This Is My Brain on 3-Tesla MRI
Still, when Brewer waves his metal-detecting wand over me, a disturbing thing happens: It beeps. By my upper jaw. Hello, surgical pins.
Brewer frowns. The magnet sits in the next room, its field blocked by copper sheathing that lines the chamber’s walls. “I want you to approach the MRI very carefully,” he says to me. “And tell me if you feel anything. Anything.”
We step through the doorway, Brewer clutching my bicep to ensure that I take only baby steps. The magnet greets us with a steady, canary-like chirping (the by-product of hundreds of liters of liquid helium re-circulating through its coils). With each step, I anticipate a searing in my jaw, but the burn never comes. Eventually, our promenade delivers me to the doughnut hole of the MRI, where I lie flat on my back and squeeze my head inside a birdcage-like apparatus. Brewer hands me a small, rubber sphere. “Hold onto this. This is your panic button. Squeeze it if you feel any pain. Or if you just feel like you need to get out.” Then he pushes something, and I slide headfirst into the MRI’s belly.
Brewer retreats to the next room, where he operates the scanner from a computer while watching me through a plate-glass window. “Just rest comfortably and try to keep your head still,” he says through a microphone. “This is going to be a high-resolution structural scan of your brain. Are you ready to go?”
For the next hour or so, the magnet bangs and whirs and squeaks while Brewer runs sequence after sequence to capture different aspects of my brain’s architecture. Toward the tail end of the session, he runs a functional scan. A small mirror mounted on my birdcage lets me see a computer screen positioned by my feet, and the screen instructs me to perform a simple finger-tapping routine, alternating between my left and right hands.
Left index, middle, ring, pinkie. Rest. Right index, middle, ring, pinkie. Repeat. For six minutes I continue, tapping my fingers precisely as instructed. And then the screen goes black. “All done,” pipes in Brewer’s voice. “Now let’s get you out of the scanner and take a look at your brain.”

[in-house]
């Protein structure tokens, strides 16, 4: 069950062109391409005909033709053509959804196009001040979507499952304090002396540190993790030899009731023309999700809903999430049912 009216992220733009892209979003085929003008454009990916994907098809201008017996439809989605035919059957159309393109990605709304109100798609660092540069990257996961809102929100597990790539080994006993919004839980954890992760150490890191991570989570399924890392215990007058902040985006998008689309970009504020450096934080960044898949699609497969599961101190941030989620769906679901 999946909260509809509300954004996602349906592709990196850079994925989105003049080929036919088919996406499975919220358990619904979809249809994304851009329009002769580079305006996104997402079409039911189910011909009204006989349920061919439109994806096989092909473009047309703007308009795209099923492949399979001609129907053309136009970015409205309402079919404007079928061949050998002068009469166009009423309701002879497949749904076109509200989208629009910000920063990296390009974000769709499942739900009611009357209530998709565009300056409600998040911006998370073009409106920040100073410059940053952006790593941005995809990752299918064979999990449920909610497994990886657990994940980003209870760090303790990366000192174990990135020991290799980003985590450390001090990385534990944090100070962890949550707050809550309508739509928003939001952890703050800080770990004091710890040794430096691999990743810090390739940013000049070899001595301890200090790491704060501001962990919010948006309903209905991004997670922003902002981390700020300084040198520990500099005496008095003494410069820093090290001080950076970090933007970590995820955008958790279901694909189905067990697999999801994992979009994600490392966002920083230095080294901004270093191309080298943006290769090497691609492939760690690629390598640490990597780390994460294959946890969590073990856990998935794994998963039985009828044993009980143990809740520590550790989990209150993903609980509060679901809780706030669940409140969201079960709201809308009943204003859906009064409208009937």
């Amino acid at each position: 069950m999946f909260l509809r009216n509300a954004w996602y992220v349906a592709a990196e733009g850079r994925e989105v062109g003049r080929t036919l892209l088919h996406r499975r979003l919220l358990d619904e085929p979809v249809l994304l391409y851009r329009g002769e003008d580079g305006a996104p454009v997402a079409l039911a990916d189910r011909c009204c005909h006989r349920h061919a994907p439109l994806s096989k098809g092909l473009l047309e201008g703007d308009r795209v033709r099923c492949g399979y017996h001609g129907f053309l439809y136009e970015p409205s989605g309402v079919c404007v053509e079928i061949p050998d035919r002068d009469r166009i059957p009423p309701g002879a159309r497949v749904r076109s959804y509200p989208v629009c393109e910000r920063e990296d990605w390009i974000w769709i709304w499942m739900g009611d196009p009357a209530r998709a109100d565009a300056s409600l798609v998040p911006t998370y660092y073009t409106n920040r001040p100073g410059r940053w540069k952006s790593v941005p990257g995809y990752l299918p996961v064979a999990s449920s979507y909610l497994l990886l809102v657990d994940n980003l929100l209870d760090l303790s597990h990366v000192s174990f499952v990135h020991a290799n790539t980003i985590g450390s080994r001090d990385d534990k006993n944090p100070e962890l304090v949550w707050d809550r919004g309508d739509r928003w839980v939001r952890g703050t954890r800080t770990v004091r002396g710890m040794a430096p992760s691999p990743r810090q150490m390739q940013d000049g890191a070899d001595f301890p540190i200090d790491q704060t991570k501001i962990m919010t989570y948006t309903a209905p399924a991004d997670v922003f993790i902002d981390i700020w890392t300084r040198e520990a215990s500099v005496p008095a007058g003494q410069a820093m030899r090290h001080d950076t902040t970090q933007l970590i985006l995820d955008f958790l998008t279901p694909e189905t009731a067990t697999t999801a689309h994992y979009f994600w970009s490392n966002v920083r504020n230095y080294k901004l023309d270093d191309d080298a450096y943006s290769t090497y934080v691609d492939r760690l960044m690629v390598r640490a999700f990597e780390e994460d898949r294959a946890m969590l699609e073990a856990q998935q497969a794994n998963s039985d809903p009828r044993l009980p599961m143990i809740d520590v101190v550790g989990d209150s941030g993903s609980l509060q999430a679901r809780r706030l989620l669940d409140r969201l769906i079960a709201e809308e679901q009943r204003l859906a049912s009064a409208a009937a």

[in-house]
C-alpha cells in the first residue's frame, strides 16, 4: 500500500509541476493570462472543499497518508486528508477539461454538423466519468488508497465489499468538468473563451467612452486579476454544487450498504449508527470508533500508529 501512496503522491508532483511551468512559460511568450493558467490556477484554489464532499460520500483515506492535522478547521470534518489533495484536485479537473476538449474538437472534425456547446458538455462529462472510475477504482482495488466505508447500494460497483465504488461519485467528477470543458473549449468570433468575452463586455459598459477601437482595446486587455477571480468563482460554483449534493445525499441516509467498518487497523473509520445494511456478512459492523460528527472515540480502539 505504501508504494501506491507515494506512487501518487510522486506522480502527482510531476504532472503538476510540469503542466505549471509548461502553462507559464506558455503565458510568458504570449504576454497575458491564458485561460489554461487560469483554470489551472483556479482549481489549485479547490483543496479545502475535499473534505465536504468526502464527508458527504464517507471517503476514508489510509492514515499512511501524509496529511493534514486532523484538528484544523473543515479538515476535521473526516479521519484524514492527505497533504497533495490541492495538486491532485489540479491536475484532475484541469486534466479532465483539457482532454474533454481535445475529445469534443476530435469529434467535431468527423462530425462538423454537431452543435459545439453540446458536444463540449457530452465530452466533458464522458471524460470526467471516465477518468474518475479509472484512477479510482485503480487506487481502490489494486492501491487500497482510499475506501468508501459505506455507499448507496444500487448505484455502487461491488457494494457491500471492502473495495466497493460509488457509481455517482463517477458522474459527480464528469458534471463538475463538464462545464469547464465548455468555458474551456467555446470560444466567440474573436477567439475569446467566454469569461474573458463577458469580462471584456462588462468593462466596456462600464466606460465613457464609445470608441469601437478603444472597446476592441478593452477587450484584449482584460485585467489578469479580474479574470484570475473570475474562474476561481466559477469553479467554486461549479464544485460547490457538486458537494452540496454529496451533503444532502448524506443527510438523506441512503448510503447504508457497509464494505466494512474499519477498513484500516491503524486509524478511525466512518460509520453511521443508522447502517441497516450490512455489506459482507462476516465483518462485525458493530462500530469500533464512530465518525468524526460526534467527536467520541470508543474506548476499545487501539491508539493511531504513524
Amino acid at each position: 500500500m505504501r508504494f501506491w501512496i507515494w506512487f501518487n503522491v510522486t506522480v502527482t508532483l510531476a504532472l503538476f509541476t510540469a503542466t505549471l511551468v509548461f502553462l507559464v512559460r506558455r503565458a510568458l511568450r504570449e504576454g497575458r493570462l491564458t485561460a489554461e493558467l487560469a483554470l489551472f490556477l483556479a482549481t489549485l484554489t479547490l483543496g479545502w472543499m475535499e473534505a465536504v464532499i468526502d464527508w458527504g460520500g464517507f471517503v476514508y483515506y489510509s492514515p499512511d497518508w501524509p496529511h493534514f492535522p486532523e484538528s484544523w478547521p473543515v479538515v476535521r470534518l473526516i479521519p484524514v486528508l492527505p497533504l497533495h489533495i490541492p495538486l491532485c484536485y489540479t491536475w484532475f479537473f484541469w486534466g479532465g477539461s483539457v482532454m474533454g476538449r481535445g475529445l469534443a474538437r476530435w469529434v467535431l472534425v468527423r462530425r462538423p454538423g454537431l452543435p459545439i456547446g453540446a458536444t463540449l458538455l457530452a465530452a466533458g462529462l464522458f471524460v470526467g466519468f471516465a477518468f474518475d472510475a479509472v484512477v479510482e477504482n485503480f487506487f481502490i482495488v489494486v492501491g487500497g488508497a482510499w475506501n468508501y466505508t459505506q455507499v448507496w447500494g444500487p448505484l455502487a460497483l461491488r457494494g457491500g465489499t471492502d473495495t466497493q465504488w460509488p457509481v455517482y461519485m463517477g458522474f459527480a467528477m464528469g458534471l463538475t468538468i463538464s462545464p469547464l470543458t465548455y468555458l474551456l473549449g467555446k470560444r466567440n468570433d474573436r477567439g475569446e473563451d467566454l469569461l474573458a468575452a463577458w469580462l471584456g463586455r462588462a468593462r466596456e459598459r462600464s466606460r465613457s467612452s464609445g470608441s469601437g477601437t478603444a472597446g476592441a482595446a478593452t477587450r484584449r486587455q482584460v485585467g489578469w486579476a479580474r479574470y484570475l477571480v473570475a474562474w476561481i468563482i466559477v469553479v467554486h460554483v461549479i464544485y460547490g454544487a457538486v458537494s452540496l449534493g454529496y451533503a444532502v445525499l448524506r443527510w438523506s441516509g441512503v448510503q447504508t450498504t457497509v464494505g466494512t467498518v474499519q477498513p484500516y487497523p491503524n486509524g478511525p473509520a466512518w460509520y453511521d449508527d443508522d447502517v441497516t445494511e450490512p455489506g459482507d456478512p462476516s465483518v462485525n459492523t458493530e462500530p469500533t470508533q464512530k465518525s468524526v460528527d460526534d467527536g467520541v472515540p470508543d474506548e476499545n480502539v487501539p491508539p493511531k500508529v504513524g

MRI captures remarkably detailed pictures of subjects’ brains, and the images also can be pieced together to create three-dimensional models. At OMRF, scientists have tapped this technology to study neurodegenerative diseases like Alzheimer’s, Huntington’s and ALS (Lou Gehrig’s disease). They’re also employing MRI to understand cancers of the brain and lesions that form in the brains of multiple sclerosis patients. Yet the utility of MRI is not limited to studies of the brain: Towner also counts current research projects involving liver and colon cancers, lupus, anthrax, diabetes and heart disease.
OMRF opened its facility in the fall of 2004; contributions and grants from the Presbyterian Health Foundation, Henry Zarrow, the National Institutes of Health and the Oklahoma Center for the Advancement of Science Technology helped foot the nearly $4 million bill for building and equipping the facility, purchasing the magnet and recruiting the scientific personnel to operate it. In less than three years, Towner and his staff already have run more than 3,000 scans. The projects have involved scientists not only from OMRF but also from other institutions across the state and around the world (Towner now is working on a pair of studies with Japanese scientists).
With one of only a dozen or so 7-tesla magnets in the U.S., OMRF’s facility has been popular among researchers from the get-go. But it has become so busy lately that the magnet can no longer meet demand. “We’re operating seven days a week, and on most days, we run for 24 hours,” says Towner. To keep up, OMRF will purchase a second MRI later this year. That magnet will have a field strength of 11.7 tesla—roughly eight times stronger than MRIs found in most hospitals. According to Towner, OMRF’s new magnet will be in elite company: “There are only a handful of 11.7’s out there.”